I am writing this post as a response to the Black Girl Dangerous post “From One Skinny Girl to Another: A Few words on Fat Phobia” – which if you haven’t read –STOP READING THIS NOW AND GO READ IT. In truth, I have wanted to write this post for a long time but always felt unsure about how to articulate myself and if this conversation would be welcomed.
The Black Girl Dangerous post brought up a lot of my own feelings about the ways women interact with each other’s bodies. I spent a good portion of my young life hating my body and being cruel to it as a result of that hate. Having moved into a place of acceptance and healing, I have also reflected on ways this hate became internalized from outside messages. What I realized is that the ways we speak with other people’s bodies is one factor in internalizing body hate and fat-phobia.
As one person I don’t believe I can change the massive amounts of fat-phobic body hating messages women receive on a daily basis, but I can, out of love and respect for my friends and other women, change the way I speak about bodies. About a year ago I adopted two rules when it comes to body talk. The first is simple: I don’t comment on people’s weight.
As women I often feel the first thing people notice about us is our bodies and thus our weight. How many times have you run into an old friend on the street and they say, “Look at you! Did you lose weight?” (whether you have or not). Or you are getting ready to go out with friends and someone says, “That outfit makes you look so skinny”.
The default compliments about women always seem to revolve around our bodies and weight. Whatever happened to saying to a woman, “Wow- you seem so happy!” or “That outfit is just like your personality- bright and spunky”? It is no wonder so many women fixate on their weight, when all around us we are being sent messages that that is the first, and only, thing others notice about us.
I avoid talking about another’s weight because it isn’t the first thing I want to notice about my friends. I’d rather notice if they are smiling, frowning, laughing, or angry. Even when a friend comes up to me, gushing about how much weight they have lost, I focus on positive actions instead of their bodies.
“It’s great that you have fallen in love with eating kale every night! It’s so good for you!”
“It sounds like you are having a lot of fun at (insert exercise program here) and really enjoying yourself.”
I do this because women spend enough time obsessing about their bodies on their own and it is nice to feel like there are people in our lives who aren’t scrutinizing our weight under a microscope.
My second rule is I never associate losing weight with “looking good”. The first reason is obvious- who is to say what looks good? Lots of fat people look hot! And lots of skinny people look hot! And lots of lanky people look hot and lots of muscular people look hot and lots of tall people look hot and lots of short people look hot and lots of average heighted people look hot- what they have in common is they look happy and confident.
The second reason is that not all weight loss is voluntary. Last year I had a stomach condition that made it impossible for me to eat most foods without ending up in bed for hours in pain. Due to a limited diet and a fear of eating I lost weight rapidly. Every time someone said to me, “Wow you’ve lost so much weight! You look so good!” I wanted to slap them.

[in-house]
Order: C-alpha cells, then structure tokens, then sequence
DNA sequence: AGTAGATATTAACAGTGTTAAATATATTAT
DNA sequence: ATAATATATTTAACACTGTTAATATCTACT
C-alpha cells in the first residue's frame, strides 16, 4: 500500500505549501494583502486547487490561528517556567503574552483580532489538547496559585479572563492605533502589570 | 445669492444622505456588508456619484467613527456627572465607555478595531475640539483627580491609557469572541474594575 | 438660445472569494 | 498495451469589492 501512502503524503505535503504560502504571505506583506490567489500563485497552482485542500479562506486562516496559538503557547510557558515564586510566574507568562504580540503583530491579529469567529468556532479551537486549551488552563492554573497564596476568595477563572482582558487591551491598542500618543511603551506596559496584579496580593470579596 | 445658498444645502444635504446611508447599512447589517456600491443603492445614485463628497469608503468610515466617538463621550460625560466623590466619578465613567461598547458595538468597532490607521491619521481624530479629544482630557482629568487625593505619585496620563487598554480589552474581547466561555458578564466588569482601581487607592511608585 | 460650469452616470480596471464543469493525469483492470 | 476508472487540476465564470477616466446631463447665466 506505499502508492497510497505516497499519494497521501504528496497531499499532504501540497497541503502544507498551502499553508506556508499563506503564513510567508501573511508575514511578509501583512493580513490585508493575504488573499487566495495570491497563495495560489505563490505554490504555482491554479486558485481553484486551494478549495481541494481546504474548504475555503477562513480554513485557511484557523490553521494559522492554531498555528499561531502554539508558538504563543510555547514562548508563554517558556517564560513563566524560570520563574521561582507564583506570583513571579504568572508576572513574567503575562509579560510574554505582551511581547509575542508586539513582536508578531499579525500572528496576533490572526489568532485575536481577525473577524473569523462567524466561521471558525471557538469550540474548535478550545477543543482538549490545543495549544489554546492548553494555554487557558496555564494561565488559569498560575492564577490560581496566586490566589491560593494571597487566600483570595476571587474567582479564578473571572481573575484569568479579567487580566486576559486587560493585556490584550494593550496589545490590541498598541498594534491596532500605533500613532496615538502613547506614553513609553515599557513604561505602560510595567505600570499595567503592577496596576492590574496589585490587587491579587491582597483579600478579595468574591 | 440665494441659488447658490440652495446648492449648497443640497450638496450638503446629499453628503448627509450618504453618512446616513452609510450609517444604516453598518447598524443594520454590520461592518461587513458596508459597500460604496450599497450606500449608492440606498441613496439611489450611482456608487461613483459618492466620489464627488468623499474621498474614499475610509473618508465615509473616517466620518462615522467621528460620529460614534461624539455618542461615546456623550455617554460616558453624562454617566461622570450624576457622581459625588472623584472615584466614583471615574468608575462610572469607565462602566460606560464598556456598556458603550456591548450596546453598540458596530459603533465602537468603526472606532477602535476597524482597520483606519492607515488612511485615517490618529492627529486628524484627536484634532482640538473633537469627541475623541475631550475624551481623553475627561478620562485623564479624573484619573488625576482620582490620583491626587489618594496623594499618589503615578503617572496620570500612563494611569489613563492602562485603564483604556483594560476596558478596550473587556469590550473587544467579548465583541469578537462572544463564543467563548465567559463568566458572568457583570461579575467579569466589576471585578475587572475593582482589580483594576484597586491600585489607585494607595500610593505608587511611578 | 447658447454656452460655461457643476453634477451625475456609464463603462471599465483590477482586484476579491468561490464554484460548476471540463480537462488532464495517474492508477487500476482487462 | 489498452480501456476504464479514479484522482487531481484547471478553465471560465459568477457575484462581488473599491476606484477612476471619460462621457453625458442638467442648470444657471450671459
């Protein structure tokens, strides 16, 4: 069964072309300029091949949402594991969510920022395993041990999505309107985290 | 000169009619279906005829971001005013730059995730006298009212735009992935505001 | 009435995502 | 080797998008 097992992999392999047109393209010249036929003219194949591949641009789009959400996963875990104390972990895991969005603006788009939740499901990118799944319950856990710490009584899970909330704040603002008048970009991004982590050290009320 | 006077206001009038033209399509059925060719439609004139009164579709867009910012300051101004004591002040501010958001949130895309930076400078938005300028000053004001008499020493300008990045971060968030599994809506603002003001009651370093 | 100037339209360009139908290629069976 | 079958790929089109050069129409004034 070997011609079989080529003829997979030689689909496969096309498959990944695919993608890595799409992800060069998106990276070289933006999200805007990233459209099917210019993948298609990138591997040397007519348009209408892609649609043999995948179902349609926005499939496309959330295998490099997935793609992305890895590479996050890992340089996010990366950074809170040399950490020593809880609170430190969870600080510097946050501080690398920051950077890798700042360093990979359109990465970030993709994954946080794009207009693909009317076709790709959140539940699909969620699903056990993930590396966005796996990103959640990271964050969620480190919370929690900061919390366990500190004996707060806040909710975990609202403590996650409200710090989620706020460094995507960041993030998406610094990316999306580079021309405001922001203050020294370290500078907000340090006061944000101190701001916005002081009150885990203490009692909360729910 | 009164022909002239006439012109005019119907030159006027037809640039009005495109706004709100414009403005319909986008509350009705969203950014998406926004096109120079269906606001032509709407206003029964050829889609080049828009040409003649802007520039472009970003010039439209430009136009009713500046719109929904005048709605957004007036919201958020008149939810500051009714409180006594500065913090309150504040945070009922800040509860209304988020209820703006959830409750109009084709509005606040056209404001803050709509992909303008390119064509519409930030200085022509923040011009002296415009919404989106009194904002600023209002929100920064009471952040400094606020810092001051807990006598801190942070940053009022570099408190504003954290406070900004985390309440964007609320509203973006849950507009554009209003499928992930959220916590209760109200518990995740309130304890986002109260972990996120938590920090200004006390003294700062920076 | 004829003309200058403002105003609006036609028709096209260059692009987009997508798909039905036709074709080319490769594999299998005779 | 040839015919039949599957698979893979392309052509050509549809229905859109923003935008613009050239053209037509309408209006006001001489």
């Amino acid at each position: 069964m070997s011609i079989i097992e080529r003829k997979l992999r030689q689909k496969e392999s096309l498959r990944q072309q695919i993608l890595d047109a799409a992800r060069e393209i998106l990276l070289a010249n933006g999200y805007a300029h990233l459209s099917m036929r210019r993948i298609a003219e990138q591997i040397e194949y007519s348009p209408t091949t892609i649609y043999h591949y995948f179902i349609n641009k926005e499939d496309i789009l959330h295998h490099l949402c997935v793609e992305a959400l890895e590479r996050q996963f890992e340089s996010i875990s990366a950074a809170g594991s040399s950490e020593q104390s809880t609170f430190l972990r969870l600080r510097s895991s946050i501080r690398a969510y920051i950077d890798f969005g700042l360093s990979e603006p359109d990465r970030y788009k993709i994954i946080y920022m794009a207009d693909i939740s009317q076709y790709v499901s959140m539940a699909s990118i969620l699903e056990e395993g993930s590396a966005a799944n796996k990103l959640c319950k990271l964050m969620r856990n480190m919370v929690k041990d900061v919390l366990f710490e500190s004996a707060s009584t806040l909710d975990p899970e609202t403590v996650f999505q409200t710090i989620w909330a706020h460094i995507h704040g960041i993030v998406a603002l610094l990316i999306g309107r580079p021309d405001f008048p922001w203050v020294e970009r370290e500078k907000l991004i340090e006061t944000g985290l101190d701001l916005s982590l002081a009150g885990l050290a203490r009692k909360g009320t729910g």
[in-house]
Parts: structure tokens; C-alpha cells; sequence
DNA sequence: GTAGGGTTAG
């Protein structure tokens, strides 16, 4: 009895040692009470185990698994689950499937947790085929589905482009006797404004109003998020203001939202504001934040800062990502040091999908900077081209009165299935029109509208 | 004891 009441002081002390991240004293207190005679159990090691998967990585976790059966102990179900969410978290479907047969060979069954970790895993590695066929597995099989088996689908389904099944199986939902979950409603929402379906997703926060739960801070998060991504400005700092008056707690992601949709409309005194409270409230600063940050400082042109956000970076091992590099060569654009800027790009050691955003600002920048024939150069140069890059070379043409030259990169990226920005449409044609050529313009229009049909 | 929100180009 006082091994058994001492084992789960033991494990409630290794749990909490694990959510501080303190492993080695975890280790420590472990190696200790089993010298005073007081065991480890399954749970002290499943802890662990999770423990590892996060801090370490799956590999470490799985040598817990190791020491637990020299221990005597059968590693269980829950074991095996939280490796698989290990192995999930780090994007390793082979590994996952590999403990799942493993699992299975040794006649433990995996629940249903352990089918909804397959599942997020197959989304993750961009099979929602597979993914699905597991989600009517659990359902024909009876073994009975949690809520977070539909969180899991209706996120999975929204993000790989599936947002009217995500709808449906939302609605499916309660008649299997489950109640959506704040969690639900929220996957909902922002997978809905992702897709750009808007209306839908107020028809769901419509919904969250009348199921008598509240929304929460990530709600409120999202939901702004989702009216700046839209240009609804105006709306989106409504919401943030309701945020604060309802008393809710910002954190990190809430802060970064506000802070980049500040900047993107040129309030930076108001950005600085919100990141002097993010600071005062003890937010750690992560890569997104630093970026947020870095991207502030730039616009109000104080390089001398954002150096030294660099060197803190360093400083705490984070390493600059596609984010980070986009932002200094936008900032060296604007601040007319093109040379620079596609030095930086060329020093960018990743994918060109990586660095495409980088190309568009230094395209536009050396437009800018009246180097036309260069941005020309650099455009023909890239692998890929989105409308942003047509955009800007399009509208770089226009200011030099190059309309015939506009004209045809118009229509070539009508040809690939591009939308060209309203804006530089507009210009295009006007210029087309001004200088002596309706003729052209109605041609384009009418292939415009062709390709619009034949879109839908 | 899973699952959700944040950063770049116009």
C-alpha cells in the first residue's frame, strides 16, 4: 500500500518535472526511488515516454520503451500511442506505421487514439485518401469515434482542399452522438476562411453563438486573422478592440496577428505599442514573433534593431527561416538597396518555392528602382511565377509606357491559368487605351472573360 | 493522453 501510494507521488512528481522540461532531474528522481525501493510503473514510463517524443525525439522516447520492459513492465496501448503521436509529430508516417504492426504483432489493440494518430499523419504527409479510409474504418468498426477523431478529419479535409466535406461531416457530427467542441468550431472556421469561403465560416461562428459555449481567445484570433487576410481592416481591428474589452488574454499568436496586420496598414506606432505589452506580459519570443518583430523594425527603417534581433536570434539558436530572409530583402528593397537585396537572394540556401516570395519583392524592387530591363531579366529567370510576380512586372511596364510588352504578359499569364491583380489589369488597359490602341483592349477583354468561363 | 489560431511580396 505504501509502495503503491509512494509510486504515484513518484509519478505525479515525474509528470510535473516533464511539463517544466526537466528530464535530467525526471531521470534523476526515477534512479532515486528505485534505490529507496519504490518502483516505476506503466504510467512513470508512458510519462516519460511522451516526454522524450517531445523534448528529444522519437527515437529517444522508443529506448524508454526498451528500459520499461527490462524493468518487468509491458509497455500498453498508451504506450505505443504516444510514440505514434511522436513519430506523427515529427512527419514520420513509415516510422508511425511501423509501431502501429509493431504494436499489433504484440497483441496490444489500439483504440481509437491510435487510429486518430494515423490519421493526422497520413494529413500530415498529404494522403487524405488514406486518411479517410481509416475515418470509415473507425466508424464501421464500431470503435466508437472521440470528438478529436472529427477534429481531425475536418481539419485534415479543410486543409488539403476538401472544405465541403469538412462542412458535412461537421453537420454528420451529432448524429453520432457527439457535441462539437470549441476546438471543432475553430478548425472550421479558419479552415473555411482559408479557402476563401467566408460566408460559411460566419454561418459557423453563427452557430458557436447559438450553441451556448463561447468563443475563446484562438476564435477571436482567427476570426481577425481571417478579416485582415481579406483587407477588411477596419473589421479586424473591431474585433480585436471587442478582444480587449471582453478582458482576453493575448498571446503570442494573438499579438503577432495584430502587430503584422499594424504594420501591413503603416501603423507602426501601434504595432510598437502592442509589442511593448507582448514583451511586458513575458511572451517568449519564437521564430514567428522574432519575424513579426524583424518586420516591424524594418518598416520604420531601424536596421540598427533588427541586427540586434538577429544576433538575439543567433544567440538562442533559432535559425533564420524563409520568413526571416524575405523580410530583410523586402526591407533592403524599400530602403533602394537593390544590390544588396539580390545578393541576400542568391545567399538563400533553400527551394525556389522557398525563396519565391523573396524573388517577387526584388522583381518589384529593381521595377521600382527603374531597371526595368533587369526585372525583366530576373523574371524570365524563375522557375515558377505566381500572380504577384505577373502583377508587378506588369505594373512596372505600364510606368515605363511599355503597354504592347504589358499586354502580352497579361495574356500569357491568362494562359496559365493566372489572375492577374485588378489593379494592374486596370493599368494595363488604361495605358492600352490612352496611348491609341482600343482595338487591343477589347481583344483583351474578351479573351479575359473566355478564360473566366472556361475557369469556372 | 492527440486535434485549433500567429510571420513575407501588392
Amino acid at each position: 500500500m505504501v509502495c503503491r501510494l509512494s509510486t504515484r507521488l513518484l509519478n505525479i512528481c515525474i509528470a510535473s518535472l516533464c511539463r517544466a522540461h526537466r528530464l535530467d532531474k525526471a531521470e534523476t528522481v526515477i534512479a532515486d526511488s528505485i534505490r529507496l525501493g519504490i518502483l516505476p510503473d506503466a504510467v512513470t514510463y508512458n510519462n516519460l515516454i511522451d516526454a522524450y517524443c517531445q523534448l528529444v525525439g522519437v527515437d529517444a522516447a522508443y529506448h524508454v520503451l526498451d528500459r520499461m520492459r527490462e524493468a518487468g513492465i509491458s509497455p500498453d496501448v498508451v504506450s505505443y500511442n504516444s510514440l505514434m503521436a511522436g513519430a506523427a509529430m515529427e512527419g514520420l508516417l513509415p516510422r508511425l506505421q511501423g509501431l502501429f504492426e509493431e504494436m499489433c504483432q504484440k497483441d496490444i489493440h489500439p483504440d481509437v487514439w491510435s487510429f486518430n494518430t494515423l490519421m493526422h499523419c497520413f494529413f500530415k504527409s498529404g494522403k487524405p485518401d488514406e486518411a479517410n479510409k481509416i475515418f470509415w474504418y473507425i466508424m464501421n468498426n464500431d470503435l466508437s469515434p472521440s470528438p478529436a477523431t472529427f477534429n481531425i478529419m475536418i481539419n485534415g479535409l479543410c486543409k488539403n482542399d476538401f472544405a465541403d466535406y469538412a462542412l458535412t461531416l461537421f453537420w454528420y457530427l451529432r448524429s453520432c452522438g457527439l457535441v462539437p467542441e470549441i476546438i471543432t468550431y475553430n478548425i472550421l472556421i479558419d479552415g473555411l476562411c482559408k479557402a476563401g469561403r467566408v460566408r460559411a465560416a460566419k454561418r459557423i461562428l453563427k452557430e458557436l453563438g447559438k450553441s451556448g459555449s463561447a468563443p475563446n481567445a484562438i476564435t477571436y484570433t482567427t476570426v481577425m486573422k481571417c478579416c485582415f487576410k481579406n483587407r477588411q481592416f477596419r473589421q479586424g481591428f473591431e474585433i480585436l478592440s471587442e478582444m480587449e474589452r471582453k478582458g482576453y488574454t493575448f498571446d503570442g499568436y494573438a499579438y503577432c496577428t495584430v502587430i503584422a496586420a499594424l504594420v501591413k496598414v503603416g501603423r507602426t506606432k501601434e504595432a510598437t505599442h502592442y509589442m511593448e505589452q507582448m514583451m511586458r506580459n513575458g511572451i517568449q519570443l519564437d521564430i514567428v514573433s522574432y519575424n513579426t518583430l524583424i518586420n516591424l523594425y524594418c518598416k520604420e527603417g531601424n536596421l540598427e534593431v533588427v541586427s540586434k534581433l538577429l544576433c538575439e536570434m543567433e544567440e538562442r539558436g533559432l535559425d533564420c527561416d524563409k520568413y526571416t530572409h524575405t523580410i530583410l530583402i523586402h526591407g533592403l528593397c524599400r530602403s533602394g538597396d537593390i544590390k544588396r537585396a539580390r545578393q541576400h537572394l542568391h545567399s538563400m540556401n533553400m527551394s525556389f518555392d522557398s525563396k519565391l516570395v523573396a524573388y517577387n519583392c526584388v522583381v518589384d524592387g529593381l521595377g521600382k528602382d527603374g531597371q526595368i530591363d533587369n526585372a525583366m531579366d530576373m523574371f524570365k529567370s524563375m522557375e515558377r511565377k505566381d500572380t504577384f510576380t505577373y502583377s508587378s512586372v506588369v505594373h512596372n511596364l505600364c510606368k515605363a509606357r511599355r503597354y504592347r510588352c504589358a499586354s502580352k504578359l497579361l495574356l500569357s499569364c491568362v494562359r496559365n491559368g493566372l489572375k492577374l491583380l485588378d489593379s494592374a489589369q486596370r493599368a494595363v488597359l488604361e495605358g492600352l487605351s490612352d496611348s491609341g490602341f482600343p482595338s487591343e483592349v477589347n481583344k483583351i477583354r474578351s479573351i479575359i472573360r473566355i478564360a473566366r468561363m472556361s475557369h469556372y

I couldn’t eat, and when I did I was in pain. I missed work and school on a weekly basis and I was scared because my doctor didn’t know what was wrong. I remember one day, after eating half a cup of oatmeal and ending up in pain, I burst into tears with my girlfriend in the park because of the exhaustion of being in constant pain. Does that sound good?
During this time it was my girlfriend who taught me to be concerned about this weight loss. Up until this point I was used to thinking about weight loss as good, desirable, sexy, yet when my girlfriend looked at my body, she wasn’t turned on, she was worried. When I began to recover I mentioned to my girlfriend that I was gaining back the weight I lost and she said, “Good. You were so sick and losing too much weight.” For the first time in my life, “good” was associated with gaining weight.
Six months after I recovered I was talking to a friend about how I bought a dress for an event during that time period that no longer fit. I said I was okay with it because I was too thin and my friend replied, “Well I thought you looked cute.” This comment, meant to be a compliment, made me feel like crap. Now that I was healthy and able to eat a normal diet, was I no longer cute?
My friend wasn’t being malicious, in fact, she was trying to be complimentary- but she was also speaking to me the way we are programmed to speak to other women about their weight. You were thin, so you were cute. You lost weight, so you looked good.
It was this moment that truly solidified my rules of body engagement. Words and language are powerful messengers and what we say to each other impacts the way we interact with our bodies, especially when it comes to our weight. Often we talk about weight unconsciously, in the social norm women have become accustomed to, but to me, remaining unconscious and complacent in this norm is a form of fat-phobia and perpetuates body hate.
The crux of the Black Girl Dangerous blog is a call to action- urging women of all sizes to step up against body hate and fat-phobia. For me, my rules of body engagement are just the beginning in my part in this call. I hope that by writing this others will be encouraged to step up to this call- maybe by examining the language they use when talking about bodies with others or adopting some of their own rules of body engagement.
And if you already have some- what are they?
Excellent Resources on this Topic: